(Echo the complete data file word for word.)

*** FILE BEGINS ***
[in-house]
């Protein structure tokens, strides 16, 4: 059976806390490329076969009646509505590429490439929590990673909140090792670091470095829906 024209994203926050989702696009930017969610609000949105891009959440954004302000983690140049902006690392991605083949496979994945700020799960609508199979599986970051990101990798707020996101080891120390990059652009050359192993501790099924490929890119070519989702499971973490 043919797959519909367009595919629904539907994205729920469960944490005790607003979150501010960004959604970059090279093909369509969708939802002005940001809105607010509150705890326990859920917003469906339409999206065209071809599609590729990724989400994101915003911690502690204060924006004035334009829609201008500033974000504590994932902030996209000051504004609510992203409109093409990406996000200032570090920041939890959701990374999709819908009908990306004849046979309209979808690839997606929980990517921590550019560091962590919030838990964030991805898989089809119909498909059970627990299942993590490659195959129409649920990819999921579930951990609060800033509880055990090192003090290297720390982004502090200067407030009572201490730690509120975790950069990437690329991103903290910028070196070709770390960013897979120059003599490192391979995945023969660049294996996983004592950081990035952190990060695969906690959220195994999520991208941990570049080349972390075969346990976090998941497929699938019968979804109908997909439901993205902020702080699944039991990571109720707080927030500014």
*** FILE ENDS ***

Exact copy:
[in-house]
């Protein structure tokens, strides 16, 4: 059976806390490329076969009646509505590429490439929590990673909140090792670091470095829906 024209994203926050989702696009930017969610609000949105891009959440954004302000983690140049902006690392991605083949496979994945700020799960609508199979599986970051990101990798707020996101080891120390990059652009050359192993501790099924490929890119070519989702499971973490 043919797959519909367009595919629904539907994205729920469960944490005790607003979150501010960004959604970059090279093909369509969708939802002005940001809105607010509150705890326990859920917003469906339409999206065209071809599609590729990724989400994101915003911690502690204060924006004035334009829609201008500033974000504590994932902030996209000051504004609510992203409109093409990406996000200032570090920041939890959701990374999709819908009908990306004849046979309209979808690839997606929980990517921590550019560091962590919030838990964030991805898989089809119909498909059970627990299942993590490659195959129409649920990819999921579930951990609060800033509880055990090192003090290297720390982004502090200067407030009572201490730690509120975790950069990437690329991103903290910028070196070709770390960013897979120059003599490192391979995945023969660049294996996983004592950081990035952190990060695969906690959220195994999520991208941990570049080349972390075969346990976090998941497929699938019968979804109908997909439901993205902020702080699944039991990571109720707080927030500014």